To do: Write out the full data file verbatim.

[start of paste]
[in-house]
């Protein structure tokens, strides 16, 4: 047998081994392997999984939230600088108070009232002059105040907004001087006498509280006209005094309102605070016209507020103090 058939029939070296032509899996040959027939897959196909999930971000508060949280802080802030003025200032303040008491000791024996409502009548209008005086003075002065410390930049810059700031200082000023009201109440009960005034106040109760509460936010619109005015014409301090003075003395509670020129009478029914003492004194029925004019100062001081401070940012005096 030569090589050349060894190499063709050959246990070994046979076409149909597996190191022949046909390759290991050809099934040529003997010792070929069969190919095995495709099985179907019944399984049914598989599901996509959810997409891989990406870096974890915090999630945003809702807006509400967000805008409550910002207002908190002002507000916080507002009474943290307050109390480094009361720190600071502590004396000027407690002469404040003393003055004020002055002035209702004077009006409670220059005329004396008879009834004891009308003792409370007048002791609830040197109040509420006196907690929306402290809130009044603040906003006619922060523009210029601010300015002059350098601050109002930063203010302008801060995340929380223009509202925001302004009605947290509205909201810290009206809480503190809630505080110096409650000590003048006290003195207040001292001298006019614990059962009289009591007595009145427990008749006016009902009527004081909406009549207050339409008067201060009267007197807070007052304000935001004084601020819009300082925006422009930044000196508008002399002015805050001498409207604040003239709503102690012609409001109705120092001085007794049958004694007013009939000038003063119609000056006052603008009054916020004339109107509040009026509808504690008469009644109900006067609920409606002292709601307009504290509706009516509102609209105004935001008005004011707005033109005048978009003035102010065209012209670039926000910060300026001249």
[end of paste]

[in-house]
């Protein structure tokens, strides 16, 4: 047998081994392997999984939230600088108070009232002059105040907004001087006498509280006209005094309102605070016209507020103090 058939029939070296032509899996040959027939897959196909999930971000508060949280802080802030003025200032303040008491000791024996409502009548209008005086003075002065410390930049810059700031200082000023009201109440009960005034106040109760509460936010619109005015014409301090003075003395509670020129009478029914003492004194029925004019100062001081401070940012005096 030569090589050349060894190499063709050959246990070994046979076409149909597996190191022949046909390759290991050809099934040529003997010792070929069969190919095995495709099985179907019944399984049914598989599901996509959810997409891989990406870096974890915090999630945003809702807006509400967000805008409550910002207002908190002002507000916080507002009474943290307050109390480094009361720190600071502590004396000027407690002469404040003393003055004020002055002035209702004077009006409670220059005329004396008879009834004891009308003792409370007048002791609830040197109040509420006196907690929306402290809130009044603040906003006619922060523009210029601010300015002059350098601050109002930063203010302008801060995340929380223009509202925001302004009605947290509205909201810290009206809480503190809630505080110096409650000590003048006290003195207040001292001298006019614990059962009289009591007595009145427990008749006016009902009527004081909406009549207050339409008067201060009267007197807070007052304000935001004084601020819009300082925006422009930044000196508008002399002015805050001498409207604040003239709503102690012609409001109705120092001085007794049958004694007013009939000038003063119609000056006052603008009054916020004339109107509040009026509808504690008469009644109900006067609920409606002292709601307009504290509706009516509102609209105004935001008005004011707005033109005048978009003035102010065209012209670039926000910060300026001249």